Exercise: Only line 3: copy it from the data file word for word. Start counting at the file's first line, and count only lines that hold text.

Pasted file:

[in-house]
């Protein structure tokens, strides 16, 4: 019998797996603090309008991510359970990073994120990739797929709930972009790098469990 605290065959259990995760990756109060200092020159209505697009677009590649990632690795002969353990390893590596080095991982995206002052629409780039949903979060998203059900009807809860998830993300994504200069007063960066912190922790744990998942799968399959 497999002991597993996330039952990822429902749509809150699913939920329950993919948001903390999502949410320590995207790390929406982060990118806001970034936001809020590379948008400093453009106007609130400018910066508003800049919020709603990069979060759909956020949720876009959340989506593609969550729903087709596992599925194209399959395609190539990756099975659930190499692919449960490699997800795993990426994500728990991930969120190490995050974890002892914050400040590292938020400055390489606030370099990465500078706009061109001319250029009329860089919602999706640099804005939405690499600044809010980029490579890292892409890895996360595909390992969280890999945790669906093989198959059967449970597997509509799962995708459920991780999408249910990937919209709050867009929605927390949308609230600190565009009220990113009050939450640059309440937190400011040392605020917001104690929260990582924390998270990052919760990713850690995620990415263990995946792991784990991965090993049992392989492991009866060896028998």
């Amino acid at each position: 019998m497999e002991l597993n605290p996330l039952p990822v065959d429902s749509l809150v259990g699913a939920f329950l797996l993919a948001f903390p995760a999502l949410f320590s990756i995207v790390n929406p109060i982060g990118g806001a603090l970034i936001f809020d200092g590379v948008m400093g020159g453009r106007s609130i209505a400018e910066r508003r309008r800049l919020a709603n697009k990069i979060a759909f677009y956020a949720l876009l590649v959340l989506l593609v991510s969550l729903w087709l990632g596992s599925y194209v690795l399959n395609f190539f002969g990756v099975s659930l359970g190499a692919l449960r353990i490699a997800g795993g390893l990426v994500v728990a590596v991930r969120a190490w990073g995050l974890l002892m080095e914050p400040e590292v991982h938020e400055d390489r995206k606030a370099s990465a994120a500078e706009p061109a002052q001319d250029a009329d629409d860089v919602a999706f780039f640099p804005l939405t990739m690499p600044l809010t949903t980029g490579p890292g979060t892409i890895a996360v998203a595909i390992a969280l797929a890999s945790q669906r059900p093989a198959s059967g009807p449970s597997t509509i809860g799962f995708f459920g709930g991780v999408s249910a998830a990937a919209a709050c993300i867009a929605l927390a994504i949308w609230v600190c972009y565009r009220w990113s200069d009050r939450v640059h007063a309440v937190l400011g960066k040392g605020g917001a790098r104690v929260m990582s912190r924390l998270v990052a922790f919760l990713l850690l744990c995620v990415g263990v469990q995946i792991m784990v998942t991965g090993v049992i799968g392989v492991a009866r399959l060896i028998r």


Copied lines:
């Amino acid at each position: 019998m497999e002991l597993n605290p996330l039952p990822v065959d429902s749509l809150v259990g699913a939920f329950l797996l993919a948001f903390p995760a999502l949410f320590s990756i995207v790390n929406p109060i982060g990118g806001a603090l970034i936001f809020d200092g590379v948008m400093g020159g453009r106007s609130i209505a400018e910066r508003r309008r800049l919020a709603n697009k990069i979060a759909f677009y956020a949720l876009l590649v959340l989506l593609v991510s969550l729903w087709l990632g596992s599925y194209v690795l399959n395609f190539f002969g990756v099975s659930l359970g190499a692919l449960r353990i490699a997800g795993g390893l990426v994500v728990a590596v991930r969120a190490w990073g995050l974890l002892m080095e914050p400040e590292v991982h938020e400055d390489r995206k606030a370099s990465a994120a500078e706009p061109a002052q001319d250029a009329d629409d860089v919602a999706f780039f640099p804005l939405t990739m690499p600044l809010t949903t980029g490579p890292g979060t892409i890895a996360v998203a595909i390992a969280l797929a890999s945790q669906r059900p093989a198959s059967g009807p449970s597997t509509i809860g799962f995708f459920g709930g991780v999408s249910a998830a990937a919209a709050c993300i867009a929605l927390a994504i949308w609230v600190c972009y565009r009220w990113s200069d009050r939450v640059h007063a309440v937190l400011g960066k040392g605020g917001a790098r104690v929260m990582s912190r924390l998270v990052a922790f919760l990713l850690l744990c995620v990415g263990v469990q995946i792991m784990v998942t991965g090993v049992i799968g392989v492991a009866r399959l060896i028998r």